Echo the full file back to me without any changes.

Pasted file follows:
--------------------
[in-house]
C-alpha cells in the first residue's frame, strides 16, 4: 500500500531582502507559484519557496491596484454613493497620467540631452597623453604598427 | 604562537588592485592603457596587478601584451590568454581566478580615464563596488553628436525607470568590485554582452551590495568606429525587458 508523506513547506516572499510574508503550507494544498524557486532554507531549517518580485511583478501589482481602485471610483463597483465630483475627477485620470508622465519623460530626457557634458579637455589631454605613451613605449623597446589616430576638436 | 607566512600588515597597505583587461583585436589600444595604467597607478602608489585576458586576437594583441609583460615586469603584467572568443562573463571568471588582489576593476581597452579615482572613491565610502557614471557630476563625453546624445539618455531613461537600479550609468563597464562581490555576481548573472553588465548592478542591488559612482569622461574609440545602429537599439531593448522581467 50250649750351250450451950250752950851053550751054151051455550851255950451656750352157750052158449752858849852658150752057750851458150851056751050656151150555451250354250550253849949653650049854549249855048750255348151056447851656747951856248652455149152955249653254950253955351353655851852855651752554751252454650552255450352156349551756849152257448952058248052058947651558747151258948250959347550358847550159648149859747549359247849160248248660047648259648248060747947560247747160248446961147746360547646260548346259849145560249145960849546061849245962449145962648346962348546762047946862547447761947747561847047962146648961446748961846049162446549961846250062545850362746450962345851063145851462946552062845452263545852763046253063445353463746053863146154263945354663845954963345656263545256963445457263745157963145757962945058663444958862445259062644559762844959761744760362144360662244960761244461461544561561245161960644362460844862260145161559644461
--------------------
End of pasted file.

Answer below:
[in-house]
C-alpha cells in the first residue's frame, strides 16, 4: 500500500531582502507559484519557496491596484454613493497620467540631452597623453604598427 | 604562537588592485592603457596587478601584451590568454581566478580615464563596488553628436525607470568590485554582452551590495568606429525587458 508523506513547506516572499510574508503550507494544498524557486532554507531549517518580485511583478501589482481602485471610483463597483465630483475627477485620470508622465519623460530626457557634458579637455589631454605613451613605449623597446589616430576638436 | 607566512600588515597597505583587461583585436589600444595604467597607478602608489585576458586576437594583441609583460615586469603584467572568443562573463571568471588582489576593476581597452579615482572613491565610502557614471557630476563625453546624445539618455531613461537600479550609468563597464562581490555576481548573472553588465548592478542591488559612482569622461574609440545602429537599439531593448522581467 50250649750351250450451950250752950851053550751054151051455550851255950451656750352157750052158449752858849852658150752057750851458150851056751050656151150555451250354250550253849949653650049854549249855048750255348151056447851656747951856248652455149152955249653254950253955351353655851852855651752554751252454650552255450352156349551756849152257448952058248052058947651558747151258948250959347550358847550159648149859747549359247849160248248660047648259648248060747947560247747160248446961147746360547646260548346259849145560249145960849546061849245962449145962648346962348546762047946862547447761947747561847047962146648961446748961846049162446549961846250062545850362746450962345851063145851462946552062845452263545852763046253063445353463746053863146154263945354663845954963345656263545256963445457263745157963145757962945058663444958862445259062644559762844959761744760362144360662244960761244461461544561561245161960644362460844862260145161559644461